Here is the Update to the 2/22nd January Newsletter (link below):

Dear All,

Our daily and week-end Masses continue at the usual times and places.  Bishop John Sherrington, one of the auxiliary Bishops of the Diocese of Westminster issued a statement a few days ago which I have appended to the bottom of this email. We are planning times of Exposition for silent prayer at Stow. I will be in touch when we have made firm arrangements.
I know that some of you who were attending Mass now feel that you should not do so because of the heightened pandemic. I completely respect that, and people must follow safety and common sense within their own situation. I do actually believe that the precautions we all take make our churches as safe as it is possible to be, and certainly safer than most supermarkets and essential shops. I am relieved that we are allowed to continue the steady heartbeat of our Faith.
Advanced notice that Candlemas (The Feast of the Presentation of the Lord), Tuesday 2nd February, will be celebrated at Stow at 6 pm, with the Blessing of Candles.  There will be no Mass at Bourton that morning.
Ash Wednesday  17th February will be celebrated at 6 pm at Stow and there will be no morning Mass at Stow that morning. The Imposition of Ashes is not allowed, but I am sure we will have instructions on this subject from the Conference of Bishops.
10th anniversary of the Ordinariate. Yesterday, January 15th, was the 10th anniversary of the founding of the Personal Ordinariate of Our Lady of Walsingham, and the ordination of Monsignor Newton, Monsignor Broadhurst and Monsignor Burnham – all ex-Anglican bishops – as Catholic priests in Westminster Cathedral.  Monsignor Newton is our Ordinary (boss!). He cannot be appointed as a bishop, as, like me, he is married! He cannot ordain because he is not a Bishop, so intended priests of the Ordinariate have to be ordained by a bishop ‘brought in’. In my case, it was the Papal Nuncio of the time, Archbishop Antonio Mennini, which was a very special privilege for the two of us ordained on 18th July 2015.
Best wishes,  Fr. Stephen.
Here is Bishop Sherrington’s statement: We are aware that questions are being asked as to why churches remain open during this National Lockdown. We are also aware that many local authorities are calling for places of worship to close. We wish to respond to these concerns.
Churches are allowed to open for prayer and communal worship at this time according to the provision of the most recent national legislation and Government guidance.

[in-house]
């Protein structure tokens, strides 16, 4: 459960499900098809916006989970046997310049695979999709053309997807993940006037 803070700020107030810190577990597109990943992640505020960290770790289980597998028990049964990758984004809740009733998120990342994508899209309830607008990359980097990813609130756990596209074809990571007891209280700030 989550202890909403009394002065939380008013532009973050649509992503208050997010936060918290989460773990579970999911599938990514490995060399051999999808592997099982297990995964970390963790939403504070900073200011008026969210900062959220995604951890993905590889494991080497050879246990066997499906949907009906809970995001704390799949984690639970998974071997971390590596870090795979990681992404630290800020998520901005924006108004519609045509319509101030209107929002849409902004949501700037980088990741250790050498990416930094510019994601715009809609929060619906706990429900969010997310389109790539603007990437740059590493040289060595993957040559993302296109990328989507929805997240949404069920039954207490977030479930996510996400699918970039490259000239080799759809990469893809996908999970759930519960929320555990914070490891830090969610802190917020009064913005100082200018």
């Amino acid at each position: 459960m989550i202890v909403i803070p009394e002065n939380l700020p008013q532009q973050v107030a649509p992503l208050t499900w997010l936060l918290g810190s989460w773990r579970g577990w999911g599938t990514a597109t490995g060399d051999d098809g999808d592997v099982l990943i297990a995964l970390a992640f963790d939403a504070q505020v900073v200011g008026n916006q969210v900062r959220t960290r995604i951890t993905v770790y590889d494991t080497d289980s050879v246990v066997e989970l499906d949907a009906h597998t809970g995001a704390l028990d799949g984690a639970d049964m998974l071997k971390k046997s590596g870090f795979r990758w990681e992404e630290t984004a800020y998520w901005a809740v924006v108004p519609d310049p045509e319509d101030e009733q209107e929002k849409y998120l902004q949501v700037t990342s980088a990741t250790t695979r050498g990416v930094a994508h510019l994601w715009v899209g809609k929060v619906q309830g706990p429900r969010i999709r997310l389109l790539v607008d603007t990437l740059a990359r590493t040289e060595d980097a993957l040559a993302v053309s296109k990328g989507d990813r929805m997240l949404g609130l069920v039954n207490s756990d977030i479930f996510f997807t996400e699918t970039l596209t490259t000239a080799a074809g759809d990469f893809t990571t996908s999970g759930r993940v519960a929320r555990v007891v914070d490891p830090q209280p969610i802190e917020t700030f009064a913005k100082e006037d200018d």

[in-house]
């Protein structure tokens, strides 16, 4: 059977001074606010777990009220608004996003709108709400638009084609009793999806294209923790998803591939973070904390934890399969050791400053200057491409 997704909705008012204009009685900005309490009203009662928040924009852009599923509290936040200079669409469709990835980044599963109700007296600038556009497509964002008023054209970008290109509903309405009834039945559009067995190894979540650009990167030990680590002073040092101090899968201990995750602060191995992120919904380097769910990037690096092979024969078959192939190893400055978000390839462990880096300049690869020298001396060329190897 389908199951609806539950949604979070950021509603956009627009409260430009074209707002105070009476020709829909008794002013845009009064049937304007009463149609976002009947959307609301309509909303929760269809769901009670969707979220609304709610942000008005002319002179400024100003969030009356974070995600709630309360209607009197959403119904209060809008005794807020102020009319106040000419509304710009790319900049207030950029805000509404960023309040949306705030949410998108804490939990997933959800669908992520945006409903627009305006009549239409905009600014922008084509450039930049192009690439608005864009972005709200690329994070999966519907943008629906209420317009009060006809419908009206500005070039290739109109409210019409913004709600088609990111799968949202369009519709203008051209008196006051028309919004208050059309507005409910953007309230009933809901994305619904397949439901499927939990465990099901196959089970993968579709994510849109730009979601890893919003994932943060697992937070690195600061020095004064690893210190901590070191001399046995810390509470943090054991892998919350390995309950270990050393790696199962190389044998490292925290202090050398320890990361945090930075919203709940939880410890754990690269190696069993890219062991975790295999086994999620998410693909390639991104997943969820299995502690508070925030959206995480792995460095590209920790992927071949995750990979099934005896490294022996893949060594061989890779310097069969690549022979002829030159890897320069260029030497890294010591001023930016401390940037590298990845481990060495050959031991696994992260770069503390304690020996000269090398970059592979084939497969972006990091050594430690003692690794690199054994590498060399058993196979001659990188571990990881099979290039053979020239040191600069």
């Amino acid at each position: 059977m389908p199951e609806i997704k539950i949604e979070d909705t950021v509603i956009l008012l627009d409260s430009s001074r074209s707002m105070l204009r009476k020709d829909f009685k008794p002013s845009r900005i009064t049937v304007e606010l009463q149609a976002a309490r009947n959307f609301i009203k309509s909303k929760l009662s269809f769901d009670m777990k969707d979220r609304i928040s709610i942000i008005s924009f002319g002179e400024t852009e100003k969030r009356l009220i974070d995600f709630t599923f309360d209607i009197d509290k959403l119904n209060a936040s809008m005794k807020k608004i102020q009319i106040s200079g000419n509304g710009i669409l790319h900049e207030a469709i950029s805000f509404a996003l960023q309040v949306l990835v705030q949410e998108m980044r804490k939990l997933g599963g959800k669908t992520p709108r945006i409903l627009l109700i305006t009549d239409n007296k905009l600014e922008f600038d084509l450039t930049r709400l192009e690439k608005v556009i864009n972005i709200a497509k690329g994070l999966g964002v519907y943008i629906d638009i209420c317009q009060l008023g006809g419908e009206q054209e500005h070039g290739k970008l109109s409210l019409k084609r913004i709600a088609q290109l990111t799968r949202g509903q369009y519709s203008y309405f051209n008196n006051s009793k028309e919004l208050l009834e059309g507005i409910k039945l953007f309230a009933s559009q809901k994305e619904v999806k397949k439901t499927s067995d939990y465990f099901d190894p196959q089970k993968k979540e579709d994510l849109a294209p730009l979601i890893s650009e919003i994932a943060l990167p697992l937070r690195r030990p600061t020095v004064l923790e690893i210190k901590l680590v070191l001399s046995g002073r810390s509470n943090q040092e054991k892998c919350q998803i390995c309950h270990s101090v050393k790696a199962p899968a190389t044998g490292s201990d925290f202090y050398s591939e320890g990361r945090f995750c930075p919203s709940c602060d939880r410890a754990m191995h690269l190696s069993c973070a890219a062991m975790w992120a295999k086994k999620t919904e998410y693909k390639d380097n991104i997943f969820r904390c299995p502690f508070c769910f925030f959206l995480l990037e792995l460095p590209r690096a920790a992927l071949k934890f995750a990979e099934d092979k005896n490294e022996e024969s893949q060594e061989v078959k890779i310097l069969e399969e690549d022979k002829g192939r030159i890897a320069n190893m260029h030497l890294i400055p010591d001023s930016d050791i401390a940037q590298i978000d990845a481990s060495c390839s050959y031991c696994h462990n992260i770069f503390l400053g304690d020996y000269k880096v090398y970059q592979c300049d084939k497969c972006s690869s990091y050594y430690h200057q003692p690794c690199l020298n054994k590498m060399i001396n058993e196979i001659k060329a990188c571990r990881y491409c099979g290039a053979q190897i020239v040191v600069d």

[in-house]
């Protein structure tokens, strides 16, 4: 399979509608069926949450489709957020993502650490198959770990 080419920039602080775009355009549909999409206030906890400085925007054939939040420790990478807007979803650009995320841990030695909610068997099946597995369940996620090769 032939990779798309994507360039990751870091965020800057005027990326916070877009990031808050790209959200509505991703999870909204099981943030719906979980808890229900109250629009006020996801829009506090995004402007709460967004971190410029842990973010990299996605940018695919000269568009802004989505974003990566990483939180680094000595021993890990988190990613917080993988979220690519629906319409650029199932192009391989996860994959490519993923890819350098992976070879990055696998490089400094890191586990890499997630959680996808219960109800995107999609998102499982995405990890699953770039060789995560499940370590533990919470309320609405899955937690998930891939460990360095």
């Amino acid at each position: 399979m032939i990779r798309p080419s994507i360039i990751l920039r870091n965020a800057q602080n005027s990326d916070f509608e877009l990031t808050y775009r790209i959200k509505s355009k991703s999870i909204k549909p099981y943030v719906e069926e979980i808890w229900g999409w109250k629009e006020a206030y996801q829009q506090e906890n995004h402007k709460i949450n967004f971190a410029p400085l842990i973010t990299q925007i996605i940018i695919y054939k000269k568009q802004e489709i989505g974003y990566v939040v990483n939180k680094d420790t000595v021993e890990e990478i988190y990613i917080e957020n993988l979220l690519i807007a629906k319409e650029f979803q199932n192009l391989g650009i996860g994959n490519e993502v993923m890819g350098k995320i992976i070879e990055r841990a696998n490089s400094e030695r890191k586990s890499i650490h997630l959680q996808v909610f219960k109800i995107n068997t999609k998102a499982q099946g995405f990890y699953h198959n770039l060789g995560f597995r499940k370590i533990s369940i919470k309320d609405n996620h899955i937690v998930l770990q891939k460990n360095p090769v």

This decision is based on two factors: the recognition that our churches are safe, and that the service they offer is essential.
The safety of our churches has been affirmed by Public Health England (PHE) in its current advice to the Government. This is publicly recognised to be the result of the great efforts made by many people in the implementation of procedures mandated by PHE and thereby establishing the necessary conditions within churches for their safe use.
Our churches are making a significant contribution to the personal resilience and inner strength of people which is much needed at this time. Many are hubs from which essential support is offered especially to those most in need, extending well beyond the faith communities which use them. This includes the regular provision of food; the care of the homeless; and being a place of peace and reflection (which is safe) for many whose living conditions are very limited. This will become more appreciated as the programme of vaccination increases. The vital link between prayer and action is important to maintain this service.
At this phase of the pandemic, which is causing alarm and fear, our churches will exercise their role with increased diligence to ensure continuing safety and service.
Our clergy will ensure that all are aware that there is no duty or responsibility to come to church and communicate to all there is no obligation to attend Mass on Sunday. They will review, in each local area, the provision offered by the church in order to ensure that the highest standards of safety are maintained. This will include a review of the role of stewards, the provision of additional social distancing within the church, a review of cleansing routines, and consideration of the personal circumstances of the priest(s) and people. On this basis there will be a local evaluation and decision about the possible reduction in the times of opening and the frequency of communal worship.
In conclusion we recognise the higher levels of fear and anxiety which the new strain of the virus has prompted and we have a very proper awareness of the care which must be exercised by everyone, under the guidance of PHE health professionals.
We recognise, too, that isolation is having a profound detrimental effect on people and that the role of churches in easing that isolation in ways which are safe and supportive has been recognised as a positive and beneficial contribution to the common good.
We pray for the dedicated work of the NHS and continue to provide spiritual support to staff and patients through the network of chaplains working both in the hospitals and the community.

Here is the link to the current newsletter, 2nd – 22nd January:

Newsheet January 3rd 2021

Here is the link to the Winners of our Grand Raffle, which raised just under £4000 and which was drawn on the Solemnity of the Epiphany:

Raffle Prize winners 2021